In 1951, financial problems finally compelled Holy Name to open its doors to Blacks by allowing the largely black “Holy Spirit” parish to use the building. Partly in response to this change, Holy Name began having officially “Whites Only” services.
Merging the white and Black parishes kept Holy Name afloat, although bigotry was far from neutralized in the hallowed halls. In the 1950s, a bowling alley was installed in the church basement to supplement income and hopefully pay-down the $70,000 debt in a way the $150 total weekly collections couldn’t. On the door to the bowling alley a sign reading “Whites Only” filtered-out those righteous pariahs who paid the mortgage. The building would soon become more active in the history of Civil Rights in Missouri than ever imagined, though, as Martin Luther King Junior’s assassination scarred the collective memory of everyone who had a stake in each other’s equality.
Riots, Attacks, Counterattacks
Kansas City was one of the cities in the country that refused to cancel school after the murder of MLK on April 4, 1968, leading thousands of students to march from classrooms to protests on the 9th. The police chief put officers on riot alert as the students vandalized storefronts on their way to city hall, where they were met by national guardsmen. Holy Name Catholic Church’s leadership decided to hold a dance in the basement for protestors who wanted a break from the violence at City Hall. That night, busses carried more than 200 Black teens from protests to the church where they were joined by 200 other students that walked in from the surrounding neighborhood.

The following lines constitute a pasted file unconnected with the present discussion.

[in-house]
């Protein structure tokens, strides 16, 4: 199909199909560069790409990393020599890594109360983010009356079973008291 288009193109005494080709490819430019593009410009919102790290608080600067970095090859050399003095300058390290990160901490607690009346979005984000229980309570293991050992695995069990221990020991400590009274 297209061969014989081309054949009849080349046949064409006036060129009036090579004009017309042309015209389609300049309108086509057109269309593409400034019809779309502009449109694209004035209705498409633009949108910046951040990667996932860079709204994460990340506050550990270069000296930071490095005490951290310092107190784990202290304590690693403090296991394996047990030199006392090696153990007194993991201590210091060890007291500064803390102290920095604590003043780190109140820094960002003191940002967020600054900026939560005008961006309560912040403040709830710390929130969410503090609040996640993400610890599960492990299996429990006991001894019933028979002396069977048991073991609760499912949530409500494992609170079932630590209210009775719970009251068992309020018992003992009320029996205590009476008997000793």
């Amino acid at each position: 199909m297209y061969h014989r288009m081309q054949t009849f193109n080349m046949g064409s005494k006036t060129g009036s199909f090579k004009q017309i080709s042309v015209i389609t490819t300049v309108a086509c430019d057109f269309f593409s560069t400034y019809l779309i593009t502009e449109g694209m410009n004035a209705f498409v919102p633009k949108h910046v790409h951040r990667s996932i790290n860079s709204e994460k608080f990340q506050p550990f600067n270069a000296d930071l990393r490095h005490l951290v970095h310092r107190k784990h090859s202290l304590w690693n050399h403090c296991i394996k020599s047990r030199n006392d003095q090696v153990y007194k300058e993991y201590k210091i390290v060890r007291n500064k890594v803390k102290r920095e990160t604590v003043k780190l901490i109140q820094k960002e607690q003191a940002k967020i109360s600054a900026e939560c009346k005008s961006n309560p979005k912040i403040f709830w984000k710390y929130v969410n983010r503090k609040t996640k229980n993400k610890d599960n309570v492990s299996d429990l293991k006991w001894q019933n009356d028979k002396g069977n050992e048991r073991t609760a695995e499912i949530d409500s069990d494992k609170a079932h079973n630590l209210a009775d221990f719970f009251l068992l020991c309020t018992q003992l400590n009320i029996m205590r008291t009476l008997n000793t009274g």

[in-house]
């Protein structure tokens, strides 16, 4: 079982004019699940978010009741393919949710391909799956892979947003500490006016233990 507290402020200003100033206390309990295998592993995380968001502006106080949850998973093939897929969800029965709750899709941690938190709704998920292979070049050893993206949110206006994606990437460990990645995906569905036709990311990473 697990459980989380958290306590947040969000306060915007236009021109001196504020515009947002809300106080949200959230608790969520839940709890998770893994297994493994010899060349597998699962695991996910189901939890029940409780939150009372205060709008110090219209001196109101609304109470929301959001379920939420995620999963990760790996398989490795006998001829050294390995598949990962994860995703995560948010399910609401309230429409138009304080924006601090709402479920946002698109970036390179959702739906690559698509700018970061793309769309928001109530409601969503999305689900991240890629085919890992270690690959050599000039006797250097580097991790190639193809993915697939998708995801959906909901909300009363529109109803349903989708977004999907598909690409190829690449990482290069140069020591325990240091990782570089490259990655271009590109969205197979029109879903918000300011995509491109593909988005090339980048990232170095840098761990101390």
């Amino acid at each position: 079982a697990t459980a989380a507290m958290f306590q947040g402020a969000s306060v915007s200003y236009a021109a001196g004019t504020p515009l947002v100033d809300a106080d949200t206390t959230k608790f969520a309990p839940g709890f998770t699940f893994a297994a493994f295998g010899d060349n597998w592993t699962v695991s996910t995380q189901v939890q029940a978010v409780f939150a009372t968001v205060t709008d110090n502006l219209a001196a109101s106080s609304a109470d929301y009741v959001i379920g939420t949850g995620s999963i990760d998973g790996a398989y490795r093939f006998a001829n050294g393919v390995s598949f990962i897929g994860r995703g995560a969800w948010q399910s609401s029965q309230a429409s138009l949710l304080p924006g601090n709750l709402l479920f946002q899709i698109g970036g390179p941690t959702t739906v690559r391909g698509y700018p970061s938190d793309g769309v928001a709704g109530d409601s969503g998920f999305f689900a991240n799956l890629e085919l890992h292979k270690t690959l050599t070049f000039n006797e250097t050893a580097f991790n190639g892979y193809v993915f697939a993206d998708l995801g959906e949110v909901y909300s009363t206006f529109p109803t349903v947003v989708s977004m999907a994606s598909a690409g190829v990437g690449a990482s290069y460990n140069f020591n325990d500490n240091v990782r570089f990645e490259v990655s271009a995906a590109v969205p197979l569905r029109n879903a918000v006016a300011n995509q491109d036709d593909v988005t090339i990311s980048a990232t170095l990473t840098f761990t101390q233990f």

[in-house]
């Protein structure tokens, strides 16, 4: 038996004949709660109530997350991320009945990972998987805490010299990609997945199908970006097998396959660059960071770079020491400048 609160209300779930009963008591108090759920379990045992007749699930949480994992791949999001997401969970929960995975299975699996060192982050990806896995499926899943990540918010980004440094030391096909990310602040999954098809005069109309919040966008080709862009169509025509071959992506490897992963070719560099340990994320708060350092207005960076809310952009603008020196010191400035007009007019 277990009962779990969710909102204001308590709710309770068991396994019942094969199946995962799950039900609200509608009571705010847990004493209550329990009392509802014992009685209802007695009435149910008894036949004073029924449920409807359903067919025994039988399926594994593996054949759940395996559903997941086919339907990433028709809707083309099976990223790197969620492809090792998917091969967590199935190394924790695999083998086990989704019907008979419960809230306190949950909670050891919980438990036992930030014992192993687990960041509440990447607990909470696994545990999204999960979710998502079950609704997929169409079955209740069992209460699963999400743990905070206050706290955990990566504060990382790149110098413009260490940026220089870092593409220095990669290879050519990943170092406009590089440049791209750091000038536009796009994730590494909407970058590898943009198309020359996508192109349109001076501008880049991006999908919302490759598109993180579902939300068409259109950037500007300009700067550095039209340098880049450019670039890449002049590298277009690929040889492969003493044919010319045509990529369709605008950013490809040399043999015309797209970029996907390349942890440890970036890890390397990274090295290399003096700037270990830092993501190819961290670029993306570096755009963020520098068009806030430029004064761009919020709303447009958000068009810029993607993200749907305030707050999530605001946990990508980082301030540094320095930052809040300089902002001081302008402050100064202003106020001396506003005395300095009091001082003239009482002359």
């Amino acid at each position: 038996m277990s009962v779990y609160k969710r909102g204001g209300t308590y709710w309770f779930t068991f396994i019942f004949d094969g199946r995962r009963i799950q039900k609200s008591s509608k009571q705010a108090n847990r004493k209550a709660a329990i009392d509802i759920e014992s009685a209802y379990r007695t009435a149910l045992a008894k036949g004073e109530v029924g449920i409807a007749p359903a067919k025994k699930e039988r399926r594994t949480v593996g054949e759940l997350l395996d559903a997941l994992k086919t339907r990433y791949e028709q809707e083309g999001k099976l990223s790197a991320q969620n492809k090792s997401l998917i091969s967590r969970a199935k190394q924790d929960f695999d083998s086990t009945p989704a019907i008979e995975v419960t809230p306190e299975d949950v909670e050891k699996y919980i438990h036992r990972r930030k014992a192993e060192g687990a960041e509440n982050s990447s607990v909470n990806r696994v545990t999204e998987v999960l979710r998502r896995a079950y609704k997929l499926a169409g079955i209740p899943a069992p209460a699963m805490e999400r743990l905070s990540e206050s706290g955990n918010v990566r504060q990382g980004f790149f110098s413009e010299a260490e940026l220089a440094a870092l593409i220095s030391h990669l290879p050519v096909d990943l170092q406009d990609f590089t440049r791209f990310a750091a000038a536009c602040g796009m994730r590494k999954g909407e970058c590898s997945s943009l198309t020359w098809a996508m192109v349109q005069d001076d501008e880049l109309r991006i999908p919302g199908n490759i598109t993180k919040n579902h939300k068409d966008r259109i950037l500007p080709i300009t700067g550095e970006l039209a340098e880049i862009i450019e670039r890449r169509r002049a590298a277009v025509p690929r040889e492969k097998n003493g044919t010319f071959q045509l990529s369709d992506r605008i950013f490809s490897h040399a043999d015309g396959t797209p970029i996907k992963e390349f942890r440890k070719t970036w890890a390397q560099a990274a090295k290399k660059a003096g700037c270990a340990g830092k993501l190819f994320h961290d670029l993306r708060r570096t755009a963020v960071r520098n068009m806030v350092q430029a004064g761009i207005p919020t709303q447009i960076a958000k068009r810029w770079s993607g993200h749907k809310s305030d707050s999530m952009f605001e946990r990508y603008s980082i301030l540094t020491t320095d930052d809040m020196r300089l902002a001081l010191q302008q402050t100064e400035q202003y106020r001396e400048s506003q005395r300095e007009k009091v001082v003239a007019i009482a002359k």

The basement being crowded, some students were content to mill about outside. As police, suspicious of the gathering, inevitably began circling the building. Some students threw rocks at the authorities. Officers retaliated, firing tear gas canisters near the front of the church. When the rock-hurling students fled inside, the cops broke-out a basement window and shot tear gas into the crowd of almost 400, tightly-packed in the bowling alley, causing a nearly deadly stampede.
The actions taken by the Kansas City Police Department at Holy Name Church escalated rioting and protests, prolonging regional tension and confrontation for days to come.
After the Violence
Even having survived rioting, integration and a generation of financial crises, Holy Name Parish could no longer afford its church anymore and sold it to Church of Christ who used it between 1975 and the mid 1980s before too it was abandoned. Another church, New Day Missionary Baptist, acquired the aging shell in 2001 and began making renovations before declaring the building a lost cause.
Abandoned for a third time, Holy Name sat empty, boarded and uncared for, its only tenants nondenominational wildlife.
As daylight strengthened across the city and broken boards over windows let sunbeams set the stained glass alight, the pillars of fluorescing dust twinkled magically. “If church was like this,” I said to myself with a wry smile, “I might just go back.” Above the radiators sunk into the limestone lining the perimeter, small wooden crosses mark where images of Saints, Prophets and metaphorical scenes used to tell their story. Faint impressions depicting old men, presumably dead and holy, watched me from the high walls, out of context without altars of gold leaf, as I ambled out.
NO Blacks, whites, or people for that matter, are allowed to attend these services anymore, but they occurred nevertheless every sunrise between its abandonment and demolition. In my opinion, they were a more archaic, natural celebration of life, and one that broadly celebrates the memory of the worshipers, students and time that make this building worth remembering.
Holy Name was demolished in 2011.